Why Was This Bill Passed?
- Safer — The Safety Stop is just what its name implies: safer than the previous requirement that cyclists must treat stop signs and stop lights the same as drivers do. It may be counterintuitive for those who don't ride a bike, but the Safety Stop is designed to make it safer for those on two wheels by getting cyclists through intersections more quickly. Intersections are a clear and obvious danger zone for cyclists; after all, 60 percent of bike vs. car crashes happen at intersections. Imagine the following scenario: while in the bike lane, you approach a red stop light at a busy intersection. To get to your destination, you need to ride through this intersection, then make a left turn at the next side street, which is just 50 yards beyond the traffic light you're about to reach. There are two lanes of traffic to your left, which are both full of cars and trucks going in the same direction as you. You, as well as the rest of traffic, slow to a stop at the red light. There is no cross-traffic, and there are no vehicles ahead of you waiting to make a left turn in front of you. You have two options. Option one is to wait until the light turns green, proceed through the intersection, then stick your left hand out to signify that you desire to make a left turn and cut across two lanes of traffic to the center turn lane, hoping against hope that a driver a) actually allows you to merge, and b) that you don't get run over in the process). Option two, thanks to the Safety Stop, is to come to a stop at the red light, make sure the coast is clear, then ride through the red light and merge across the two lanes of traffic before any of the vehicles behind you have even left the intersection. Obviously, option two is safer.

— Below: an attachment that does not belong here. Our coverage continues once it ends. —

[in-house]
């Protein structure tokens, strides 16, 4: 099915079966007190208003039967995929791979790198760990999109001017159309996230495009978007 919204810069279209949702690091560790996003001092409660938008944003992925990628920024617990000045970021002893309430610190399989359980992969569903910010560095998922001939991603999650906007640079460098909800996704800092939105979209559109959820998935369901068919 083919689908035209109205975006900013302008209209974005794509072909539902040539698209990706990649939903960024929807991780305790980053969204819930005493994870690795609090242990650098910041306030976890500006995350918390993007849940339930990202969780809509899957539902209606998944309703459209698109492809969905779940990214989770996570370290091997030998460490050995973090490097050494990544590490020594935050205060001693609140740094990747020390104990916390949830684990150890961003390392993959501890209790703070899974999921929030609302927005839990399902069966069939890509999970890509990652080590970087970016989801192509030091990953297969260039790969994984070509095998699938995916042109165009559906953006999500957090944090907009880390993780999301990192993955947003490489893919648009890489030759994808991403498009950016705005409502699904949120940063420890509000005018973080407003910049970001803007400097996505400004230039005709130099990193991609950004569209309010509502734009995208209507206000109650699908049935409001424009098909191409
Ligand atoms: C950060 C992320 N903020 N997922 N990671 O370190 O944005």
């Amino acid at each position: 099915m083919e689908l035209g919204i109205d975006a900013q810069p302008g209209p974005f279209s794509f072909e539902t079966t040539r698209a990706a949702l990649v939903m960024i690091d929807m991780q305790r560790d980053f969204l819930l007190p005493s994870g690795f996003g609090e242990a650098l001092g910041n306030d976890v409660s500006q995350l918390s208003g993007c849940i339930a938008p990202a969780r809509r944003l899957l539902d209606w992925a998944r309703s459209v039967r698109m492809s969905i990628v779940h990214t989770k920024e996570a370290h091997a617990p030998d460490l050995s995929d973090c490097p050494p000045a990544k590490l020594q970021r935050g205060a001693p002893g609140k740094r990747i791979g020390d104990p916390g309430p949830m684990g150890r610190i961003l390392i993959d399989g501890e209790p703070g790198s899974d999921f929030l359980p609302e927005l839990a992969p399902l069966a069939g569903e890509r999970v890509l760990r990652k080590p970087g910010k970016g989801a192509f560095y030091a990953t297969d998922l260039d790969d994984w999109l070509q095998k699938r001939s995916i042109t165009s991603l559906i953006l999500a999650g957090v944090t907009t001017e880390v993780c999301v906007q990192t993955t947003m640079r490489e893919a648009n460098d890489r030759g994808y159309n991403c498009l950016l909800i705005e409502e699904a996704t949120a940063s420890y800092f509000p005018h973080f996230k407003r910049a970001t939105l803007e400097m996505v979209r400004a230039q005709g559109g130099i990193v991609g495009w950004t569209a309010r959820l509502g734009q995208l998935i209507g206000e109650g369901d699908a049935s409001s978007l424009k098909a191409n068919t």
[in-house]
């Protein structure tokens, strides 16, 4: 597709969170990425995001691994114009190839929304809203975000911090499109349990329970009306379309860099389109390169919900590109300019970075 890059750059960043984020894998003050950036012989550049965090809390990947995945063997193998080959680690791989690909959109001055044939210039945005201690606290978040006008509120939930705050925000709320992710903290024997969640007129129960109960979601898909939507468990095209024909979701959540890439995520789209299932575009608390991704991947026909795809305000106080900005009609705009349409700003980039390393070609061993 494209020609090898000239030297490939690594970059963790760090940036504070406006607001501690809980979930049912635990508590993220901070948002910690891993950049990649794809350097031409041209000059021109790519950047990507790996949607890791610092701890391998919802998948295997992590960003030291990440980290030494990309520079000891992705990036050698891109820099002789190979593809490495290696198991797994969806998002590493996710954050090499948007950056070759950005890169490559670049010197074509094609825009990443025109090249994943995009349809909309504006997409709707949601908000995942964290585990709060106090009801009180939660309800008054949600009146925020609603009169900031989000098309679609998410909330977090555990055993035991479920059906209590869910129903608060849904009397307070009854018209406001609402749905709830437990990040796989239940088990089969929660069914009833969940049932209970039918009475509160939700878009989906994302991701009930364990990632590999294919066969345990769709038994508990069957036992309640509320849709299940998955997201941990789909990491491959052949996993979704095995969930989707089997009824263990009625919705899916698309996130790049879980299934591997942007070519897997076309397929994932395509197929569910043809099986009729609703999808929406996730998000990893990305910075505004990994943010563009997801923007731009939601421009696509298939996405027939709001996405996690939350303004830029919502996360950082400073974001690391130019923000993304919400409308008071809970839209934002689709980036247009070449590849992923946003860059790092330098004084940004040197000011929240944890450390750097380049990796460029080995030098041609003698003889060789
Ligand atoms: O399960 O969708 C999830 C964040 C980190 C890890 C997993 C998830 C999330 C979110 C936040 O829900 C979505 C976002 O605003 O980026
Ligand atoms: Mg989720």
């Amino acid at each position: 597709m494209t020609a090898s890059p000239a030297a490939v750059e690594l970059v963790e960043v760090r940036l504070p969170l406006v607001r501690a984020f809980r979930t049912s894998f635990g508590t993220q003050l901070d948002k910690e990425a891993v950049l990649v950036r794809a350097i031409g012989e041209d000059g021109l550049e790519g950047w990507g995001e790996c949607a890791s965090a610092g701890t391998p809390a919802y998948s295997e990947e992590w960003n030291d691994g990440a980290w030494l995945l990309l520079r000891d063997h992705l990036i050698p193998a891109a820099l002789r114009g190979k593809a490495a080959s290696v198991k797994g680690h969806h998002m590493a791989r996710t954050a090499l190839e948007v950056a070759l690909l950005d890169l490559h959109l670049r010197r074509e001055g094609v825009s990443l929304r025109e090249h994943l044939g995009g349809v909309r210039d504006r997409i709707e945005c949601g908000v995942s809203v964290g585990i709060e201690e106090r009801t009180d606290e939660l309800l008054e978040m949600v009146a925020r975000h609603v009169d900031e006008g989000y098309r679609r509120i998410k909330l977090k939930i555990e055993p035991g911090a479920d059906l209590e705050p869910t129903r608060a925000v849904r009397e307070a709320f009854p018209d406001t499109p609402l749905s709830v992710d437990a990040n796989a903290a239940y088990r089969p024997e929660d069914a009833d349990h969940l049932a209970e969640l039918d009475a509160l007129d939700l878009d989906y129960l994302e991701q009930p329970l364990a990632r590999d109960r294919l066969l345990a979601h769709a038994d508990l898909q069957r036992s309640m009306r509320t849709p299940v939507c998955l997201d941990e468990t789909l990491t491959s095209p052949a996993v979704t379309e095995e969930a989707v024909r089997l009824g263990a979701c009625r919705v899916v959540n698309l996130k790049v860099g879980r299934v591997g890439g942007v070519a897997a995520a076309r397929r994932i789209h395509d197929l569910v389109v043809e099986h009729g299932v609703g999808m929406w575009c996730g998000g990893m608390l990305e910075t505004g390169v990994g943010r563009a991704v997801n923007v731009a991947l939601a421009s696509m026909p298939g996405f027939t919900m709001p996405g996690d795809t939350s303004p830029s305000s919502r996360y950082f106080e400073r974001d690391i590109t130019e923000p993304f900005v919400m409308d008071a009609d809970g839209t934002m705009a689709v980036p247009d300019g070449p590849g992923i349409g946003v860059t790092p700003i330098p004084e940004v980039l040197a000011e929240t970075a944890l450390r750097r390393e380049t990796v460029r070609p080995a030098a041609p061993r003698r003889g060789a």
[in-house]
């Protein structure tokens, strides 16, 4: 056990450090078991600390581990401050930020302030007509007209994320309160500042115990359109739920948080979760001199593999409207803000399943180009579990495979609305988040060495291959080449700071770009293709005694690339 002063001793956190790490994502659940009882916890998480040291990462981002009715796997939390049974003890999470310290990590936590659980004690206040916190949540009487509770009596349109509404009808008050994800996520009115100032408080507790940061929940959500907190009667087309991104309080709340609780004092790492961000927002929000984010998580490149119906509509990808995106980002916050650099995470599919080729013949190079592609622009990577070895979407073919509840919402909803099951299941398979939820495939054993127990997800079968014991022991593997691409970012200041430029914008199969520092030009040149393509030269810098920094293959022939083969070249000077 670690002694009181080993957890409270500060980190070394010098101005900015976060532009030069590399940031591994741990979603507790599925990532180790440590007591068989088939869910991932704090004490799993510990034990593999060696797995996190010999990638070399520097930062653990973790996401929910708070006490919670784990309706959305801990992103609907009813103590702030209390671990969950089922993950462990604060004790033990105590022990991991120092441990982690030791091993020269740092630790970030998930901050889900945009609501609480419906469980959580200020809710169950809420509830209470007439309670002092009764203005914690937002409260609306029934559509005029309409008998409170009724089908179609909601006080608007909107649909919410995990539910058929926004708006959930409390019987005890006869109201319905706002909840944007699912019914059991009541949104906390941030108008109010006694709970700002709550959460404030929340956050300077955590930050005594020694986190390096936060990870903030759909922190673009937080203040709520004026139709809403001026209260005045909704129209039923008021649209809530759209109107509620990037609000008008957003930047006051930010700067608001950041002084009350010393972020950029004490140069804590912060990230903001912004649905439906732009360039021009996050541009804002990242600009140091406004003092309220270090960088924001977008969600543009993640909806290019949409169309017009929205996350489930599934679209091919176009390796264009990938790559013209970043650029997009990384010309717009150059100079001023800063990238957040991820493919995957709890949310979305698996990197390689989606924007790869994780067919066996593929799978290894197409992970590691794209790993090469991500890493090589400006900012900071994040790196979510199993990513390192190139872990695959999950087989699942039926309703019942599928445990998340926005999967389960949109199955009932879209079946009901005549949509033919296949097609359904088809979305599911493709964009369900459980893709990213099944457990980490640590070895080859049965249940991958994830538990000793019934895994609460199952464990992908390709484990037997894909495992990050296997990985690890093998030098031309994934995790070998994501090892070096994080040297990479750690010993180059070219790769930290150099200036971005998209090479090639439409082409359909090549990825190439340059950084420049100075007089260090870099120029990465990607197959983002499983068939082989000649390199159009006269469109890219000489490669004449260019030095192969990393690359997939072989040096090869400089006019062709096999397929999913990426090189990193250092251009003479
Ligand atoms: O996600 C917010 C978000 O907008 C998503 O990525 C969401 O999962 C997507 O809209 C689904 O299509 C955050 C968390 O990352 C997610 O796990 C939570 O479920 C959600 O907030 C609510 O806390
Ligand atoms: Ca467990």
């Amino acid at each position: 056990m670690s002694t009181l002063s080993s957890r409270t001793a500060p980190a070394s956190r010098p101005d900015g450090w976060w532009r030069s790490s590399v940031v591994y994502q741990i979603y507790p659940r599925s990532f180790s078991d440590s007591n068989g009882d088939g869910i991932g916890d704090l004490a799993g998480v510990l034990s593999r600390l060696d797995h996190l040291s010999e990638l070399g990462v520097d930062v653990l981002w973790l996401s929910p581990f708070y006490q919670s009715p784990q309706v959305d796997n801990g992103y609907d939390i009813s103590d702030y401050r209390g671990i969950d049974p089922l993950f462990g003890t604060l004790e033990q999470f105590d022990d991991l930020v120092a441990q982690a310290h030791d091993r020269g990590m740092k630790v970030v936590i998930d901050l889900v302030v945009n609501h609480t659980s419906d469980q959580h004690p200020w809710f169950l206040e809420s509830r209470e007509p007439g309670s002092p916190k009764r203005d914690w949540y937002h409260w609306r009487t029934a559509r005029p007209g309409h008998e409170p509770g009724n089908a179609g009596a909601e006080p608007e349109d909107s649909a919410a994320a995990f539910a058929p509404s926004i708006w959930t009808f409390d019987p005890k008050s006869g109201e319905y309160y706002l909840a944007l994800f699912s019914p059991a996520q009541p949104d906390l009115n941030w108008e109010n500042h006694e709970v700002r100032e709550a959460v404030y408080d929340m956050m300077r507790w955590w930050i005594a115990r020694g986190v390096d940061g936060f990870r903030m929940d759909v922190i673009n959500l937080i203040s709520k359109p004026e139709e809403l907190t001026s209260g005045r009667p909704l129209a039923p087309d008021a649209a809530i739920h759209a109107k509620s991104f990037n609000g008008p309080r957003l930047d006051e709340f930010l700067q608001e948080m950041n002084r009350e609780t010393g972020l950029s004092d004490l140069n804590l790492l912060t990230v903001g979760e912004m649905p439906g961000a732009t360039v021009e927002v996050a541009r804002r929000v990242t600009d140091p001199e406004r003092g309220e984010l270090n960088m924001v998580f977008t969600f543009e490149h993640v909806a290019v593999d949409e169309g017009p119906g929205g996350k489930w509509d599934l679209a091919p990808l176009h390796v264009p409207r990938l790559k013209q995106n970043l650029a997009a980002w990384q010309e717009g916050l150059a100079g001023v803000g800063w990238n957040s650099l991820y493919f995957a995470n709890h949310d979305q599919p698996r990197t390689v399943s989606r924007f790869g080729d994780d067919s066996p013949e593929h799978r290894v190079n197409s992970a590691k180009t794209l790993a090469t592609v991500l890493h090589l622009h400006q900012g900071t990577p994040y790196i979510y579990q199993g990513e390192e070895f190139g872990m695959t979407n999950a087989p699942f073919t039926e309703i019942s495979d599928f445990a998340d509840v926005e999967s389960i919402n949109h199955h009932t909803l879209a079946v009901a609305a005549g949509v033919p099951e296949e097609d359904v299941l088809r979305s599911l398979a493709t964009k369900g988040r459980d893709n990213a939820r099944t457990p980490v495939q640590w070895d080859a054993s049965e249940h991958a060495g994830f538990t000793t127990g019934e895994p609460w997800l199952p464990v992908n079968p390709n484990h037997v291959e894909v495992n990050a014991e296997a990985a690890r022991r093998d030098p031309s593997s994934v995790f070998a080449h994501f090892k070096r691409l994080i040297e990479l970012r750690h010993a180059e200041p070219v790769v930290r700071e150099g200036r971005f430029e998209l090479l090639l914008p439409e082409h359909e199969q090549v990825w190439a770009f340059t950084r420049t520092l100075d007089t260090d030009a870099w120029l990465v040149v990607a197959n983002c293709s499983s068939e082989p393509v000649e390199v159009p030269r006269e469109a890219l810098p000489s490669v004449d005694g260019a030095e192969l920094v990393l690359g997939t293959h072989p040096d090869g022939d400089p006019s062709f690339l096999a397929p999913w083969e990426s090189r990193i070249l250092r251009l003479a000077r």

- More Convenient — Bikes are most efficient when they are in motion. Depending on conditions, it doesn't take much effort to pedal a bike at 13 miles per hour on a flat road. It does, however, take a significant amount of effort to get the bike up to that speed in the first place. By allowing a cyclist to maintain even a low speed through an intersection, say five miles per hour, they become much more efficient, energy-wise. According to a study, it requires 25 percent less energy to get back up to speed by rolling through a stop sign at five miles per hour than it does to first come to a full stop. Additionally, the Safety Stop increases the legal speed at which a cyclist can use quieter back streets, getting them off busier roadways and away from the dangers of traffic.